“Fucking beautiful.” Now fully clothed, Silver Wings exuded the authority of a player, a someone who counted. “Are you sure he’s eighteen?”
          “Just turned eighteen last week. He is that rare creature who is as beautiful as a woman and as macho as a man. He performed adequately, no?”
          “More than adequately.” Silver Wings rubbed his eyes as if remembering. “He was fantastic. Must have worn himself out. Does he usually go comatose afterward?”
          “Ah, that’s the drug. You see, he feels he gets a bigger charge if he uses something to enhance the moment. But you benefit as well, no?” He eyed his companion. “You can have him for twenty-five thousand. Exclusively yours for as long as you want.”
          Interest flickered and died. “Tempting. But my household isn’t set up for that kind of arrangement. I prefer to call you when I feel the need. Even if that means sharing him.”
          Hispano regarded the other man through large, brown eyes. “Sorry, but if you don’t take him, we’re moving him south.”
          “South? To Mexico, you mean. Juarez?” That wouldn’t be too bad. It was a short flight to El Paso.
          “Initially, but there’s a potentate in the Middle East who went ape shit over the kid’s photos. He wants him. And for a lot more than twenty-five, I can tell you. I only offered you that price because you’re a good customer.”
          “Middle East, huh?” Silver Wings licked his lips. “Can you put that transfer off for a few days while I see if I can work something out?”
          “Two days. Then I gotta move him.”
          “Give me a week. I’d have to reorder my life, you know. And I’d like to visit him a couple of times. Usual fee, of course. That ought to give you reason enough to hold him here.”
          “I can give you your week, but no more. I have people to answer to, you know.”
          “Thank you. I’d like him again tomorrow night, but it will have to be late. I have a dinner meeting.”
          “At your convenience. Just give me a call.”
          Silver Wings left the motel reluctantly. What would happen in that room now those two were alone? He felt a twinge of interest despite his exhaustion. Oh, how he’d like to witness a coupling between those two. He wrinkled his nose. Perhaps he’d request that tomorrow. It would cost more.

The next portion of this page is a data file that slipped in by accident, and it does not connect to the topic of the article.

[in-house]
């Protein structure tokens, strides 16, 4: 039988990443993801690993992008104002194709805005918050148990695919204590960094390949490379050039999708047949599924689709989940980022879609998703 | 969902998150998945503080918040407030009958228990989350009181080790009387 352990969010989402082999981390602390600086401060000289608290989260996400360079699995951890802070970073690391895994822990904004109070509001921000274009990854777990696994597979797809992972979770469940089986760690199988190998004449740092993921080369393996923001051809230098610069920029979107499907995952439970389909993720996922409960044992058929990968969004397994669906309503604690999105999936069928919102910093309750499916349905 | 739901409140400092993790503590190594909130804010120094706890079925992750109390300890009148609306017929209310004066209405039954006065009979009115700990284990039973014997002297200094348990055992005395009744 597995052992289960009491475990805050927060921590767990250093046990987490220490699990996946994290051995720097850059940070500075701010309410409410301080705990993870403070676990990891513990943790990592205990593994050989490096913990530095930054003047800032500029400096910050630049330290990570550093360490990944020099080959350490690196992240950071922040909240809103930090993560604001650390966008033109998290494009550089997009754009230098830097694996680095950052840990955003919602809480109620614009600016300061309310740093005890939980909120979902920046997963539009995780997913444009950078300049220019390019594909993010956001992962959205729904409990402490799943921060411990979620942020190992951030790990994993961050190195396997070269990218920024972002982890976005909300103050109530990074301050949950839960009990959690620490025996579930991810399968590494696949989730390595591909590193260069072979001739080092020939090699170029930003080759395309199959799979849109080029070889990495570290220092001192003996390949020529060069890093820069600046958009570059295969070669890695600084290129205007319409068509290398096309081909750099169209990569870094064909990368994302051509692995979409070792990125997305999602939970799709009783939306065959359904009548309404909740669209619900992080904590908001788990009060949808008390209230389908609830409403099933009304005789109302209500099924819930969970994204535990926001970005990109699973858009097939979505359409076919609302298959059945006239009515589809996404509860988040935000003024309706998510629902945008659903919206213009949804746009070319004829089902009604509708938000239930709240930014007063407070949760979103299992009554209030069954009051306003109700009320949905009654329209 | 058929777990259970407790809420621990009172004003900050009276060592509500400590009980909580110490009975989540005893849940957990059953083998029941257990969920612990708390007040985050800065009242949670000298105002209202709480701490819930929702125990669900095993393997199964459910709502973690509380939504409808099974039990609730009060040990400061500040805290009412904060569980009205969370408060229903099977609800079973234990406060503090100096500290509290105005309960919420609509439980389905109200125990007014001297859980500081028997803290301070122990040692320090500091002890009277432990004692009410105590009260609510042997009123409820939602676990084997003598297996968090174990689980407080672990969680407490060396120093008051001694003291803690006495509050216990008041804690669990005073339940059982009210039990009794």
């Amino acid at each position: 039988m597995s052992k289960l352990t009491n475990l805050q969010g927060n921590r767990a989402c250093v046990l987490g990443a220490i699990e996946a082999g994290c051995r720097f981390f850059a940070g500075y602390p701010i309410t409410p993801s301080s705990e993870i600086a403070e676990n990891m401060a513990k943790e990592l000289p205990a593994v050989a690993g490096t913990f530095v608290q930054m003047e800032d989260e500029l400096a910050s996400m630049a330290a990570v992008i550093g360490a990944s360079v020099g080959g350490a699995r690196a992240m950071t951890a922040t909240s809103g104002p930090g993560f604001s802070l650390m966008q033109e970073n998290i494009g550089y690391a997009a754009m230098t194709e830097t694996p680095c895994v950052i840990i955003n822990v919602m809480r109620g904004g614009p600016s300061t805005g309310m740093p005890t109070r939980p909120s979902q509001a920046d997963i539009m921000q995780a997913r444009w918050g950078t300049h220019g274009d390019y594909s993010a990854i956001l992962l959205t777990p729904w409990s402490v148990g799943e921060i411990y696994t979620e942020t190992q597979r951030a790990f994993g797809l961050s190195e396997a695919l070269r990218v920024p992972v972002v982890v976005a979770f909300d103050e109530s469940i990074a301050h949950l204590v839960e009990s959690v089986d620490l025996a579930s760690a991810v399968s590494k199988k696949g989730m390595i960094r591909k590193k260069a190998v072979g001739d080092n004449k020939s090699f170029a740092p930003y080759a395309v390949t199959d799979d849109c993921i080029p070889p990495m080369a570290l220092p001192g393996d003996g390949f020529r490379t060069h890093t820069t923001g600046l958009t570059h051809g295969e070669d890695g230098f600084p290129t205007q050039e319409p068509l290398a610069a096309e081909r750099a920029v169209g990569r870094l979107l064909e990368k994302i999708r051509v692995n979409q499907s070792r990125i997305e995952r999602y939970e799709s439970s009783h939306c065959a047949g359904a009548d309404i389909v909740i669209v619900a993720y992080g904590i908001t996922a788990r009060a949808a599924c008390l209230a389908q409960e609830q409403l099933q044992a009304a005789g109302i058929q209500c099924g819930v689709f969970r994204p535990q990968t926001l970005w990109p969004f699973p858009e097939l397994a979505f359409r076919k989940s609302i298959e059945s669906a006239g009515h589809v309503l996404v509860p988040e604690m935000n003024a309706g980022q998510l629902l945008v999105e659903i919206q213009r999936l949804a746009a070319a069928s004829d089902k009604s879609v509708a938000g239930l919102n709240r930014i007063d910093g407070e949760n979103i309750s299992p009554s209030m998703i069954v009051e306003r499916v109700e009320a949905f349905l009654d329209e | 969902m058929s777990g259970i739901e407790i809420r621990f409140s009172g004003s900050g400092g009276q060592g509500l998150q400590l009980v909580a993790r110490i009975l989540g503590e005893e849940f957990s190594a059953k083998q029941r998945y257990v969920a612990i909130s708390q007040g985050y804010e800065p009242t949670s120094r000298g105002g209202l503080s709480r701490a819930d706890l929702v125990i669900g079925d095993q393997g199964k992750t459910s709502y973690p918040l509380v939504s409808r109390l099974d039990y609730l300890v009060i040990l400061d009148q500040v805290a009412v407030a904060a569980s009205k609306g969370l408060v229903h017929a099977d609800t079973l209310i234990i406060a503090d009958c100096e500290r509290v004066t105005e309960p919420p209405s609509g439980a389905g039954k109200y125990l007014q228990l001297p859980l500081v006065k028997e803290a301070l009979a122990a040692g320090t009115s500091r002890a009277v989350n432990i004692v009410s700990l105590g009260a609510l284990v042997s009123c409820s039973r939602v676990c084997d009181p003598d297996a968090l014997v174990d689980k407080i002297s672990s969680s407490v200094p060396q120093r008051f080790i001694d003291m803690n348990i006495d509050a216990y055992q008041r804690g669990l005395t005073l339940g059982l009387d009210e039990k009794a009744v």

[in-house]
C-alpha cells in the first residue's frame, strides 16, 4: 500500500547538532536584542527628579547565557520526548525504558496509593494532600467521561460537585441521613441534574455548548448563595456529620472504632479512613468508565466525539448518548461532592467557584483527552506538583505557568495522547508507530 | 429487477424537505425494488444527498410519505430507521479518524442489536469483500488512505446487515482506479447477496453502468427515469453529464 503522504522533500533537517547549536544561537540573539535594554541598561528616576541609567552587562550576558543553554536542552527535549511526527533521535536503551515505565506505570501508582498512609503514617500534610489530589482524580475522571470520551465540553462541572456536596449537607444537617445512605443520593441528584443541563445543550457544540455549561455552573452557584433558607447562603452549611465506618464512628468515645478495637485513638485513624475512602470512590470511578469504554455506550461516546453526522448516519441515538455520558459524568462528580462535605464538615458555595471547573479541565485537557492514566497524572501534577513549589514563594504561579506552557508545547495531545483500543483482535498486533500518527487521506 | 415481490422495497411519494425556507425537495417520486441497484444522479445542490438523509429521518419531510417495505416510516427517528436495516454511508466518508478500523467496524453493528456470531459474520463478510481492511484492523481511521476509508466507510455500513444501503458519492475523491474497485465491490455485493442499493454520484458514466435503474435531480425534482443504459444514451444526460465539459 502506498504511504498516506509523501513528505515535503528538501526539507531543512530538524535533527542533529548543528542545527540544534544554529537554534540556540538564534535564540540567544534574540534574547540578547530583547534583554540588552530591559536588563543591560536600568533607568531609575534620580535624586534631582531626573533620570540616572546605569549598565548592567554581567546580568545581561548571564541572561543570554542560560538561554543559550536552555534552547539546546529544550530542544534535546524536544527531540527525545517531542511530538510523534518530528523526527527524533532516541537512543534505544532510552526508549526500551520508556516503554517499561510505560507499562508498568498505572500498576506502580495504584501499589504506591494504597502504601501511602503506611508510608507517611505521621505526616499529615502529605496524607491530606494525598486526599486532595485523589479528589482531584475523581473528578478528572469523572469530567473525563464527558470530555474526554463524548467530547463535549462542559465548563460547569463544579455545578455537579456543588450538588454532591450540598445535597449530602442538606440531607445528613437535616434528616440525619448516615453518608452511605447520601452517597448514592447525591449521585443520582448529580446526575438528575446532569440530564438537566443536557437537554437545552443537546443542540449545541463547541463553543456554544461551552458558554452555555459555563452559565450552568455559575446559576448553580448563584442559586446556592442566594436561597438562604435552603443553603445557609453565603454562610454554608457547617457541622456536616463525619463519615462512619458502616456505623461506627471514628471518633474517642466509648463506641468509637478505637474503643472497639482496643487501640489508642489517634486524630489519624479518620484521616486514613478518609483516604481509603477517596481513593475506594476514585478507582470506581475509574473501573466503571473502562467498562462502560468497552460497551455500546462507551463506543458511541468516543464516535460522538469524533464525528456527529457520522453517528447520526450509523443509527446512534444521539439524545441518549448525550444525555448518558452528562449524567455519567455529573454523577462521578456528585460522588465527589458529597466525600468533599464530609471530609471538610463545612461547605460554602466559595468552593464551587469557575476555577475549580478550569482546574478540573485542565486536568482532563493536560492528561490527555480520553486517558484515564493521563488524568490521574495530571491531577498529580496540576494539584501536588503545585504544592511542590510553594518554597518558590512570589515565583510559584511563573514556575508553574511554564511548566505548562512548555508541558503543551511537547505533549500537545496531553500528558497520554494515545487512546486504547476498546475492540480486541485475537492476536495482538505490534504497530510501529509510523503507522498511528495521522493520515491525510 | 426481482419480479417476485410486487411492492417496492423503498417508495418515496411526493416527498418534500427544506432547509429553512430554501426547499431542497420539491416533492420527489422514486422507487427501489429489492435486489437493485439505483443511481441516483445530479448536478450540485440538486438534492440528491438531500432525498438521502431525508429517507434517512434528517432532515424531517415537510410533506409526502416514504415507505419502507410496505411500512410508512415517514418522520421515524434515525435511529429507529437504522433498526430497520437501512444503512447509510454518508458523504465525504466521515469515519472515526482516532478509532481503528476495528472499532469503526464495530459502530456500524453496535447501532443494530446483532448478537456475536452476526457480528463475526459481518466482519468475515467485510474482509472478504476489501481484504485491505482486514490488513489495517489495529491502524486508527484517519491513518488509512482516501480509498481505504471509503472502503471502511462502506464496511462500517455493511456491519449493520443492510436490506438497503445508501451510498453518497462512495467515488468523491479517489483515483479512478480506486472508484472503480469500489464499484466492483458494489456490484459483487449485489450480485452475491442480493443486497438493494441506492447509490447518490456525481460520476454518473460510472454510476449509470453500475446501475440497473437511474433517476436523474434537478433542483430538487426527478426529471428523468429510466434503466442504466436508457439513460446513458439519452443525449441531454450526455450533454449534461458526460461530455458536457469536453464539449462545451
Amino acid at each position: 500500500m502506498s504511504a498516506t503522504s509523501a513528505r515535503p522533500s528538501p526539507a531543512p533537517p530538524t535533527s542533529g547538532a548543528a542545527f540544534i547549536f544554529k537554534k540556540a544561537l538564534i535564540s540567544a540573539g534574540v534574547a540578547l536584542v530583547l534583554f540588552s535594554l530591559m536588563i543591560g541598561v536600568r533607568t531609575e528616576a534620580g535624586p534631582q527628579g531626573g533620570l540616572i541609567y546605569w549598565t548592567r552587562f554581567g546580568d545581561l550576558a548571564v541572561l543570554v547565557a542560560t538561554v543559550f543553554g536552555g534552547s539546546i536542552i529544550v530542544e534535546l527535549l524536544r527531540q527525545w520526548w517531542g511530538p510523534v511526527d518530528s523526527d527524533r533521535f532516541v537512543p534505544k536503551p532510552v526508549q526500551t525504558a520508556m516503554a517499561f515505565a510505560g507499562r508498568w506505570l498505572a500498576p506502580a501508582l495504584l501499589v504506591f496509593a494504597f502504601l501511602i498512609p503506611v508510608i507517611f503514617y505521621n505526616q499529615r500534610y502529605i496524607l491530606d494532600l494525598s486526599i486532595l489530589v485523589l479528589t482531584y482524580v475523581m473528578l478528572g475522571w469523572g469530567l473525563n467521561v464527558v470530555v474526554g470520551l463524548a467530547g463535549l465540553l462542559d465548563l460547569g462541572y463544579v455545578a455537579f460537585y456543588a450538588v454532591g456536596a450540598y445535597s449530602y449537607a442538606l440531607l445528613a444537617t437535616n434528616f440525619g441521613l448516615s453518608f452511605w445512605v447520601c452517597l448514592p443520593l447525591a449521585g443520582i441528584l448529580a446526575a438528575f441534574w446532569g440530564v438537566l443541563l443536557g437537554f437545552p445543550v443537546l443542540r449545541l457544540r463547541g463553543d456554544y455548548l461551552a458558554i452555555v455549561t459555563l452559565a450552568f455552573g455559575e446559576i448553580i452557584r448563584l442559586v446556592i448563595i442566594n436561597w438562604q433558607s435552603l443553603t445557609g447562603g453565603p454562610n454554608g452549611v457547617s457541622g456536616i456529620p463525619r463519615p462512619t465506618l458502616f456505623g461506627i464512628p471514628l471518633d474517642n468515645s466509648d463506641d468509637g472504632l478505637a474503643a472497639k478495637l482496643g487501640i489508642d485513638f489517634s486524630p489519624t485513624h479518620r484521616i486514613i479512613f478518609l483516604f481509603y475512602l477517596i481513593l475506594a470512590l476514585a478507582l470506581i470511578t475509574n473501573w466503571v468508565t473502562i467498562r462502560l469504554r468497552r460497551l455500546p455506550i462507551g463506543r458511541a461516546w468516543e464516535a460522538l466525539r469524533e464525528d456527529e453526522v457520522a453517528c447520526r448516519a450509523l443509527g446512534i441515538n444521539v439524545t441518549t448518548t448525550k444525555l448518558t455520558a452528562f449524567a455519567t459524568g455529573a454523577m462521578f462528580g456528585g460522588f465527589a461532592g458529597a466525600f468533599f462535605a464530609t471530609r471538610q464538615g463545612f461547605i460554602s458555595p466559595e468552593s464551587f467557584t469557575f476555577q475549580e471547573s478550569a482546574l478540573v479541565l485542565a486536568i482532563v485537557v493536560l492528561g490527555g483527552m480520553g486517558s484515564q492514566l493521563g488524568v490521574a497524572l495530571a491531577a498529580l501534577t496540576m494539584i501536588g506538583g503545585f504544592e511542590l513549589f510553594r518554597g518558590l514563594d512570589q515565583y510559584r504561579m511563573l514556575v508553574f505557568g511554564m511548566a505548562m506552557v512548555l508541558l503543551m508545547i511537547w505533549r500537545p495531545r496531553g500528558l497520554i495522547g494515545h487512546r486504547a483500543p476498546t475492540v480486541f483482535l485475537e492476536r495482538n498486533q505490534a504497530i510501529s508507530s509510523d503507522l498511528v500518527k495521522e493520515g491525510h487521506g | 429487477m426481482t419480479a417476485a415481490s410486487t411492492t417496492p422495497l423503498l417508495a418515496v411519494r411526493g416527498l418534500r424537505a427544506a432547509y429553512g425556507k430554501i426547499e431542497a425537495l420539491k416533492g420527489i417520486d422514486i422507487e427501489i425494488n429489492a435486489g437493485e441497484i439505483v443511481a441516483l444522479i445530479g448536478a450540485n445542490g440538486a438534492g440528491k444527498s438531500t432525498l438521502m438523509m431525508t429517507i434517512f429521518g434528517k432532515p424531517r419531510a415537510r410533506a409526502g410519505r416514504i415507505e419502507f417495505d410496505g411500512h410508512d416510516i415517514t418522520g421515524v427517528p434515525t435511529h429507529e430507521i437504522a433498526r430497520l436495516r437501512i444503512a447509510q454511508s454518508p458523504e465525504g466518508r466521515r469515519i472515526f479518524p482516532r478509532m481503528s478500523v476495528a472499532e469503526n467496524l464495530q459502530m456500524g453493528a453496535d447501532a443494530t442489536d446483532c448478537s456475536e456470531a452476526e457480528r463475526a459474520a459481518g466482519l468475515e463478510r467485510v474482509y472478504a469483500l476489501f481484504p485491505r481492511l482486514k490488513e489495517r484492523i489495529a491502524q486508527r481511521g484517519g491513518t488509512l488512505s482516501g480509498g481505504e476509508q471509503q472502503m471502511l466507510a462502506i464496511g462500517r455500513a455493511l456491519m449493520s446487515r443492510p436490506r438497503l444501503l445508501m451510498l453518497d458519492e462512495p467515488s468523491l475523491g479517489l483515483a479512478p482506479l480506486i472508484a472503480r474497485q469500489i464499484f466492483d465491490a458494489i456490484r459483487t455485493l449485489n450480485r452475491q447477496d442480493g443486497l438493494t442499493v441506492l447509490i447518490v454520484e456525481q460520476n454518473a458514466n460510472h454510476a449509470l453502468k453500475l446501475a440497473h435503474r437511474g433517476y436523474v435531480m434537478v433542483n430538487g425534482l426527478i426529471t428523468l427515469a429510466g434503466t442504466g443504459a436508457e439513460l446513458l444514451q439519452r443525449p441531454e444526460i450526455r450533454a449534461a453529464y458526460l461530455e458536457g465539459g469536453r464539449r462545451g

But it was only money.

Chapter 1

Monday, August 9, 2010, Albuquerque, New Mexico
          I parked my car in the detached garage at 5229 Post Oak Drive NE and sat for a moment trying to figure out what I’d just heard on the radio. Something called “Alejandro” by someone proclaiming herself to be Lady Gaga. A devoted classical music fan, I’d failed to reset the station after Paul and I went for a rare game of weekend golf at the North Valley Country Club. I guess I qualify as a snob because what I’d just listened to was more of an assault to my senses than music. At least the music I was accustomed to.
          After climbing out of the car, I shut the garage door. Paul wasn’t home yet, and I wanted to leave room for his Dodge Charger on the driveway. As I turned away from the door, a frail voice reached my ears.
          “Yoo-hoo! BJ!”
          I glanced up to spot the late afternoon sun catching in Mrs. Gertrude Wardlow’s helmet of blue-white hair as she waved to me. The widow had lived in the white brick across the street for as long as I could remember, and I’d grown up in this house my father built. She and her husband Herb had been with the Drug Enforcement Agency from the time it formed in 1973 until their retirement. Herb had since gone on to his reward—which turned out to be an urn on his wife’s mantelpiece. I walked down the driveway and met her in the middle of the street.
          “I’m so glad I caught you,” she said, resting a blue-veined hand on her breast. “A young man on a motorcycle has been driving up and down the street. He’s stopped at your place twice. Rang the bell and then drove off.”
          No doubt she was recalling the time three years ago when two thugs on a motorcycle attempted to gun me down. When she’d yelled to distract their murderous attention, they responded by shooting up the front of her house, scattering Herb all over the front room carpet. What we were able to scrape up of her late husband now rested in a new urn, although I’m certain a part of him exited the place in a vacuum cleaner bag.
          I smiled and touched her shoulder. “Don’t worry, I’m not involved in any gang disputes at the moment. Not that I know of, at any rate.”
          She covered her lips with the fingers of her left hand. “Oh, I’d forgotten about that. I merely thought you should be aware someone was trying to contact you.”
          “Thank you, Mrs. W. I’ll be on the lookout.”
          After exchanging pleasantries for a moment, we parted. As I mounted the stairs to the front porch, I saw no evidence of a note, so the mysterious biker hadn’t left a message. That meant he would probably return.
          I rushed inside and soon forgot the matter as I started heating one of Paul’s casseroles. I burned toast; he prepared gourmet meals. We planned on staying home tonight and watching an episode of a new gumshoe TV program called The Glades. Matt Passmore, the guy who played the detective, was a way-cool customer who Paul claimed should be my role model. I’d no sooner set the dish to heating than I heard a rumble on the street outside. A moment later the doorbell rang.

Did that catch your interest? It’s still abirthing, but I think I’ll be a worthy successor to THE LOVELY PINES.

Gonna leave the links to me and my writing and plus the DSP Publications buy links. Let me know what you think of the opening to the new book.

Facebook: dontravis
Twitter: @dontravis3

As always, thanks for being readers.

New blogs are posted at 6:00 a.m. each Thursday.

Thursday, April 6, 2017